July 2019 Law Faculty Publications & News

Throughout the month of July, the Law Library received alerts for full-time TTU Law Faculty publications and news. Below is a compilation of those daily alerts for July 1st to July 31st, 2019.

Articles

1. Brandon E. Beck, The Orwell Court: How the Supreme Court Recast History and Minimized the Role of the U.S. Sentencing Guidelines to Justify Limiting the Impact of Johnson v. United States,66 Buff. L. Rev. 1013 (2018).

2. Bryan Camp, Recent Tax Lessons About When a Business ‘Starts’, 2019 Law360 196-45 (July 15, 2019 at 3:49 p.m.).

3. Gerry W. Beyer, Potpourri, 57-3 Real Est., Prob., & Tr. L. Rep., at 3 (2019).

4. Gerry W. Beyer, Intestacy, Wills, Estate Administration, and Trusts Update, 57-3 Real Est., Prob., & Tr. L. Rep., at 4 (2019).

Op-Eds

1. Arnold Loewy & Charles Moster, It’s debatable: Should Supreme Court justices face reconfirmation hearings every 12 years?, Lubbock Avalanche-J. (July 14, 2019 at 1:01 a.m.), https://www.lubbockonline.com/news/20190714/its-debatable-should-supreme-court-justices-face-reconfirmation-hearings-every-12-years.

Citations

1. Prof. Beyer’s article Will Contests—Prediction and Prevention is cited in the following article: Karen J. Sneddon, Voice, Strength, and No-Contest Clauses, 2019 Wis. L. Rev. 239 (2019).

2. Prof. Beyer’s work in When You Pass on, Don’t Leave the Passwords Behind: Planning for Digital Assets is cited in the following article: Shelly Kreiczer-Levy & Ronit Donyets-Kedar, Better Left Forgotten: An Argument Against Treating Some Social Media and Digital Assets as Inheritance in an Era of Platform Power, 84 Brook. L. Rev. 703 (2019).

3. Prof. Casto’s article Federal Courts’ Protective Jurisdiction over Torts Committed in Violation of the Law of Nations is cited in the following article: John Tyler Knoblett, Mind The Gap: Ensuring That Quasi-State Actors are Held Liable for Human Right Abuses, 87 Geo. Wash. L. Rev. 740 (May 2019).

4. Prof. Murphy’s article Judicial Deference, Agency Commitment, and Force of Law is cited in the following article: Brooke Ferenczy, The Failure of the Tenth Circuit to Address the Due Process Concerns Raised by the Centers for Medicare and Medicaid Services’ Increasing Regulations, 13 Liberty U. L. Rev. 419 (2019).

5. Prof. Sutton’s article Is There a Doctor (and a Lawyer) in the House? Why Our Good Samaritans Laws Are Doing More Harm Than Good for a National Public Health Security Strategy: A Fifty-State Survey is cited in the following article: Kristen Underhill, Money That Costs Too Much: Regulating Financial Incentives, 94 Ind. L.J. 1109 (2019).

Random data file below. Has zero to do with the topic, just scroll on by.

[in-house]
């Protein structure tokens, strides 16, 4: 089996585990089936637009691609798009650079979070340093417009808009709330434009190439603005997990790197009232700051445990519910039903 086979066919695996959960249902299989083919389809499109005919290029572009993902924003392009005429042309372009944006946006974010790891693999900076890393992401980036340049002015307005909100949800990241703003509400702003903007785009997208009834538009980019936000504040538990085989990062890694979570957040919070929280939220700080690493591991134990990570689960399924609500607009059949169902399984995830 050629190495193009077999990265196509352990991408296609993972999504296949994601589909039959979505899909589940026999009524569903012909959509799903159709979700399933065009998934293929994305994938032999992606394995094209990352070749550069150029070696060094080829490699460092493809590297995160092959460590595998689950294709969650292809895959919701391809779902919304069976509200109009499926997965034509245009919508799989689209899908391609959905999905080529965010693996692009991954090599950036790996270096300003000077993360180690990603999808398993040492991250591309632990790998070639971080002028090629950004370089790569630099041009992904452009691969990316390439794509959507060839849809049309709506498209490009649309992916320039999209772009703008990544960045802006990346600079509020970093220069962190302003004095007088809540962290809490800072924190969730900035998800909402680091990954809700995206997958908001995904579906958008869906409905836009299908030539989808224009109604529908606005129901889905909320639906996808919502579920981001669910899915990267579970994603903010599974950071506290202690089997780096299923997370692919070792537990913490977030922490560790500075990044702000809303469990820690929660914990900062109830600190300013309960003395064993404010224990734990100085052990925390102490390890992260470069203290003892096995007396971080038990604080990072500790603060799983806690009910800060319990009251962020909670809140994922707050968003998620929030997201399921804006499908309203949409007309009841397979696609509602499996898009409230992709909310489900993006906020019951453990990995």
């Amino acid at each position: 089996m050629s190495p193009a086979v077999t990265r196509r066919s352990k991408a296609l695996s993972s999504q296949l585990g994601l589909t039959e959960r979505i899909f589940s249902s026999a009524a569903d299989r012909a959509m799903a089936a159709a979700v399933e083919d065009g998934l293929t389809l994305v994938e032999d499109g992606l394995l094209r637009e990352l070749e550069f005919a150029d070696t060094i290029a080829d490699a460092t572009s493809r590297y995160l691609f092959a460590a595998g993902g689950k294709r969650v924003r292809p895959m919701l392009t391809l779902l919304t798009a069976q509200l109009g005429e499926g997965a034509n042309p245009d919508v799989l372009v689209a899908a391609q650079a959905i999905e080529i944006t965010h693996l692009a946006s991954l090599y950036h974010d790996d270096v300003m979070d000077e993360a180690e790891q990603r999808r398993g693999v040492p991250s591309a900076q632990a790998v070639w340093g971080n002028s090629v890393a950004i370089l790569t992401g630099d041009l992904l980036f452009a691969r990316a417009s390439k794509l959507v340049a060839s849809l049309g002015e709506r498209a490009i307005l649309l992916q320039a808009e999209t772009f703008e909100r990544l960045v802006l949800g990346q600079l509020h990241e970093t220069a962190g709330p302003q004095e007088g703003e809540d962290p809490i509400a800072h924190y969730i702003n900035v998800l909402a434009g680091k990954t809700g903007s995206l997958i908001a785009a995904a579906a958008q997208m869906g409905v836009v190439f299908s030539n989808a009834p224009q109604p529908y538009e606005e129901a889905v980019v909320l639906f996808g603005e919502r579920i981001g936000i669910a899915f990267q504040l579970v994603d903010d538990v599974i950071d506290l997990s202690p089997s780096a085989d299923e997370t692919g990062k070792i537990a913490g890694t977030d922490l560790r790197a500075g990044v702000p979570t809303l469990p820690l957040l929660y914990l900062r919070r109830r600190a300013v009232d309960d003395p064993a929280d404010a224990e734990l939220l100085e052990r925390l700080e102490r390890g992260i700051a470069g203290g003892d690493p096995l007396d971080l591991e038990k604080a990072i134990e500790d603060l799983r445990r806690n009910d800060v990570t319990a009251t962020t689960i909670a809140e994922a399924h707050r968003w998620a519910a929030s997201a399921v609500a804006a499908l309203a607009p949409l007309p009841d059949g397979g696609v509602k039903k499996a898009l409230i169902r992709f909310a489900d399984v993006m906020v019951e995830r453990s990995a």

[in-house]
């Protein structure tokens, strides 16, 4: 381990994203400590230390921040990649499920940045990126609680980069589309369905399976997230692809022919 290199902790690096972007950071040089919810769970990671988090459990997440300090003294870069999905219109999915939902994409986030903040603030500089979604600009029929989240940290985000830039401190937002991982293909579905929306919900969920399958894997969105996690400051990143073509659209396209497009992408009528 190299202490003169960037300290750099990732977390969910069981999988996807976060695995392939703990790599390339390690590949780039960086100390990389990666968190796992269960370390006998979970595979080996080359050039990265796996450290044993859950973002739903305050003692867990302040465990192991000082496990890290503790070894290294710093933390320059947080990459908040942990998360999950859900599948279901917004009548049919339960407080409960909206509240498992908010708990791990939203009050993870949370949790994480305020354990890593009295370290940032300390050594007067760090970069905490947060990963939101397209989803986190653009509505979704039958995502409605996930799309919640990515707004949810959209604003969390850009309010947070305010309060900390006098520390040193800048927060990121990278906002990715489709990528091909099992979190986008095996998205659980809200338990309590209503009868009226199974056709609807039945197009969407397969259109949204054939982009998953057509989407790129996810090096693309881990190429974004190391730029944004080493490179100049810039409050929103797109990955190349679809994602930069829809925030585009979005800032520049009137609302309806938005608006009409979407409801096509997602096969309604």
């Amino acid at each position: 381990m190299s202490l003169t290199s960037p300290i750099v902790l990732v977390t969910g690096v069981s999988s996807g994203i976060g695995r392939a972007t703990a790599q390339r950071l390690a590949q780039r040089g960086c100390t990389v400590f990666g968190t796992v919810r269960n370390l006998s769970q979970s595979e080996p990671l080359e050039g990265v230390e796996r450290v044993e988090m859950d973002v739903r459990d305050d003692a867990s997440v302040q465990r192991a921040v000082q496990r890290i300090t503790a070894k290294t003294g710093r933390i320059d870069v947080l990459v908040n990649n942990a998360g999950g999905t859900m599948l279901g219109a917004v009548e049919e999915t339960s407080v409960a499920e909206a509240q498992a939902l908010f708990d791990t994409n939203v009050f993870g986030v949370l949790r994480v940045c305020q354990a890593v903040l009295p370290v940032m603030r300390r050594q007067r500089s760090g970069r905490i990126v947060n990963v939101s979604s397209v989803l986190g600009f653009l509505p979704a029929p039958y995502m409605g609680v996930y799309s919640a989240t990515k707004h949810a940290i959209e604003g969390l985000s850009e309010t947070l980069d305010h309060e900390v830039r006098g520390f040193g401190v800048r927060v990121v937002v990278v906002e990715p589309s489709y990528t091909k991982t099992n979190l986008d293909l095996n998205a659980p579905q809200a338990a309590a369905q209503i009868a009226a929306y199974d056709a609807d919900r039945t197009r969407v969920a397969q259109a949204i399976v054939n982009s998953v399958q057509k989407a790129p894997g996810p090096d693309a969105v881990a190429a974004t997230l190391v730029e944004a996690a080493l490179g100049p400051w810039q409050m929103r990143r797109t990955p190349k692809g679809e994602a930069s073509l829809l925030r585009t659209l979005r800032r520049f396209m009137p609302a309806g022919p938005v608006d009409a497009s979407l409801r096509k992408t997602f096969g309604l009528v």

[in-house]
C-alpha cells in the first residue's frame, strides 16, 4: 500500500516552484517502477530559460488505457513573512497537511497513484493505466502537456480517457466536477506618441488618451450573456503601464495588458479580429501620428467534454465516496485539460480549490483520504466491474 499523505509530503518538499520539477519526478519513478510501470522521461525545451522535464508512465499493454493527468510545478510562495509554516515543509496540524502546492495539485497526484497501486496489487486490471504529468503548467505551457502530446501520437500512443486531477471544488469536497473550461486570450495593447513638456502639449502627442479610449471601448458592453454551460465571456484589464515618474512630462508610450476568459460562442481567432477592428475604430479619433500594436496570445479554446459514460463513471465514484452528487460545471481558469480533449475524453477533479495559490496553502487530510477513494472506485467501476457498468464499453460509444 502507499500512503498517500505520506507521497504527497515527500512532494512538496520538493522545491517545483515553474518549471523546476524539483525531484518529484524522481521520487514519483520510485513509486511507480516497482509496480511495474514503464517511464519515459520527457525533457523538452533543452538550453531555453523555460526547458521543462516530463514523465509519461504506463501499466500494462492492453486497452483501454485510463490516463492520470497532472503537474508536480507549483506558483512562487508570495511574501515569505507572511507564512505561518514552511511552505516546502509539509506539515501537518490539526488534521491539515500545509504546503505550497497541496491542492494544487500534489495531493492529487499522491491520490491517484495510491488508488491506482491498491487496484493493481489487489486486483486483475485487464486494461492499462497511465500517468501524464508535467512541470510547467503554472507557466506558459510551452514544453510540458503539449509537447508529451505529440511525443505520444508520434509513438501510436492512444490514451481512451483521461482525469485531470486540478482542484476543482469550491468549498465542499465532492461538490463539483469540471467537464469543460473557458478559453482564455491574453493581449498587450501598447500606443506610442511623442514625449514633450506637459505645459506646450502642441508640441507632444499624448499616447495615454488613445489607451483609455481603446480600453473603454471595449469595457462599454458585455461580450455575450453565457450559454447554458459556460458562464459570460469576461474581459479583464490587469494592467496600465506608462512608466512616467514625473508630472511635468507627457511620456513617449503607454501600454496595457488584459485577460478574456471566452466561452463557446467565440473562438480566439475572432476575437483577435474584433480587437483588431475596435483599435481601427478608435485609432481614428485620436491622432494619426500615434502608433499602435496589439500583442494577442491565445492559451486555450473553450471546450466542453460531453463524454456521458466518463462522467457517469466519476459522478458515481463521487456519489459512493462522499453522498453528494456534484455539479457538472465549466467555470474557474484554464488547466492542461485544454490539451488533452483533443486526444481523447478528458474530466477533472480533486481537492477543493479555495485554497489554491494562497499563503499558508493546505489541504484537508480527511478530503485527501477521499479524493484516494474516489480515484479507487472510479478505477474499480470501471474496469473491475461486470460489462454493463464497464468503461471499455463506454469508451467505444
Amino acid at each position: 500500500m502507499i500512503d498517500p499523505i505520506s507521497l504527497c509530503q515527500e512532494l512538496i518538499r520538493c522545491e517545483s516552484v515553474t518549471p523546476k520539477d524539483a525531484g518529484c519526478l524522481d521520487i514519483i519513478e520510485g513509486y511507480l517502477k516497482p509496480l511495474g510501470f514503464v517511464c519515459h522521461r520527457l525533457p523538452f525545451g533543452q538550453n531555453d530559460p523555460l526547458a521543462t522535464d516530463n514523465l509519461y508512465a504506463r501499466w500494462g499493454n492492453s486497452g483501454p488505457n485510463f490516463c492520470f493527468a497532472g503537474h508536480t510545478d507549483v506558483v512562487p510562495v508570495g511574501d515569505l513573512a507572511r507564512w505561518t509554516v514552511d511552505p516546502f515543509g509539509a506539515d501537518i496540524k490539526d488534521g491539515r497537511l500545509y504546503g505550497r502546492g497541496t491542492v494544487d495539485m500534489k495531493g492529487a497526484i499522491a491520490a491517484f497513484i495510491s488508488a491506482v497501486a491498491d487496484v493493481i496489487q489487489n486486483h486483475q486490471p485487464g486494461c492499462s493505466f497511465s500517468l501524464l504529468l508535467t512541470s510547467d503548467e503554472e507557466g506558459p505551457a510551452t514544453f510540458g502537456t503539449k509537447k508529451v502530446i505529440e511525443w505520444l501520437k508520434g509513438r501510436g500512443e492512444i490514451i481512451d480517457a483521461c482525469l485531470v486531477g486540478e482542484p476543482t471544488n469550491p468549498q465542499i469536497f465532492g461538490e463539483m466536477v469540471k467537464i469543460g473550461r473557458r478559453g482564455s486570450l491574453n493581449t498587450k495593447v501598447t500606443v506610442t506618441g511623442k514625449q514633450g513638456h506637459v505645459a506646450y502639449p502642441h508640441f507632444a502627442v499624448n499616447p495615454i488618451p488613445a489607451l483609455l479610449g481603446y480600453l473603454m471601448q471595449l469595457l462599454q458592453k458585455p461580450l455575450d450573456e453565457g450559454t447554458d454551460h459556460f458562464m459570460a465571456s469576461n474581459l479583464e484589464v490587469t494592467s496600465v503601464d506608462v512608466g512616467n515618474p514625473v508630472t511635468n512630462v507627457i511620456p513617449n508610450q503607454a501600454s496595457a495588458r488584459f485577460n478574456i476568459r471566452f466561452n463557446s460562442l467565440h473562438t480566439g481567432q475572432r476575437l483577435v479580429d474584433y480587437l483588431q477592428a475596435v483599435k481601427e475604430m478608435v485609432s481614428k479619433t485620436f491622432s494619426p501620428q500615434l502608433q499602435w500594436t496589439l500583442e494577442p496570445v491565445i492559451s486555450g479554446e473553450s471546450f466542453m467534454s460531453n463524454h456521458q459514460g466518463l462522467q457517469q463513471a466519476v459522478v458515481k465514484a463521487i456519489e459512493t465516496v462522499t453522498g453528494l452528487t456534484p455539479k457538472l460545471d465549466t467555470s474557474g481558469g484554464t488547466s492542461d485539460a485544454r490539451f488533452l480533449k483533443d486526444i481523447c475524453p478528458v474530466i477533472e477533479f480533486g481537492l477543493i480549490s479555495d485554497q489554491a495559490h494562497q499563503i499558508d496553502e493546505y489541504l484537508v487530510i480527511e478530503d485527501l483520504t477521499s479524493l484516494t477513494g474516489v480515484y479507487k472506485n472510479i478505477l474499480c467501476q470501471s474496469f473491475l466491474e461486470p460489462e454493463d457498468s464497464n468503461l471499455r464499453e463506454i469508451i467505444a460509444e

6. Prof. Murphy’s article Judicial Deference, Agency Commitment, and Force of Law is cited in the following article: John B. Meisel, Auer Deference Should Be Dead; Long Live Seminole Rock Deference, 27 Cath. U.J.L. & Tech 73 (2019).

7. Prof. Loewy’s article The Fourth Amendment as a Device for Protecting the Innocent is cited in the following article: Denae Kassotis, The Fourth Amendment and Technological Exceptionalism After “Carpenter”: A Case Study On Harsh-Value Matching, 29 Fordham Intell. Prop. Media & Ent. L.J. 1243 (2019).

8. Prof. Shannon’s work on Texas Criminal Procedure and the Offender with Mental Illness: an Analysis and Guide 7-11 is cited in the following article: Ashley Kunz, Skinning the Cat: How Mandatory Psychiatric Evaluations for Animal Cruelty Offenders Can Prevent Future Violence, 21 Scholar: St. Mary’s L. Rev. & Soc. Just. 167 (2019).

9. Prof. Casto’s work on Brief of Amici Curiae Professors of Legal History is cited in the following article: Erin Downey, Comment: Modern-Day Pirates: Why Domestic Parent Corporations Should Be Liable Under the Alien Tort Statute For Violations of Workers’ Rights Within Global Supply Chains, 66 Am. U.L. Rev. 1933 (2019).

10. Prof. James’ article No Help for the Helpless: How the Law Has Failed to Serve and Protect Persons Suffering from Alzheimer’s Disease is cited in the following article: Elizabeth Weeks, Healthism in Tort Law, 12 J. Tort L. 81 (2019).

11. Prof. Alex Pearl’s article Originalism and Indians is cited in the following article: Daniel W. Morton-Bentley, Rhode Island’s School Funding Challenges in Historical Context, 24 Roger Williams U. L. Rev. 272, (2019).

12. Prof. Camp’s article The Misguided Drive to Measure ‘Learning Outcomes’ is cited in the following article: Hilary G. Escajeda, Legal Education: A New Growth Vision Part II—The Groundwork: Building a Customer Satisfying Innovation Ecosystem, 97 Neb. L. Rev. 935 (2019).

News

1. Professor Beyer was recently notified, by the Chair-elect of the American Bar Association Section of Real Property, Trust and Estate Law, Jo-Ann Marzullo, that he was appointed as the Probate and Property Magazine Keeping Current Probate Editor.

2. Professor Baker was invited to participate in the following 3 panels at the American Association of Law Libraries Annual Meeting in Washington, DC: Fostering the NextGen Library Professional: How the Changing Legal Market Shapes our Roles, Define Yourself, Just Write It: Embracing Your Inner Author. She also presented a poster called “Using the ALLStAR Official Survey to Tell Your Library’s Story.”

3. Professor Baker was an invited speaker: The Duty of Technology Competence in the Algorithmic Society, at the Chinese and American Forum on Legal Information and Law Libraries, Washington, DC, July 2019.

4. On July 19th, Professor Tracy Pearl was the featured guest on Good Law Bad Law, a law-related podcast.  The episode is entitled #144: Hands Off: A Conversation About Driverless Cars with Tracy Pearl, and is available here.   9

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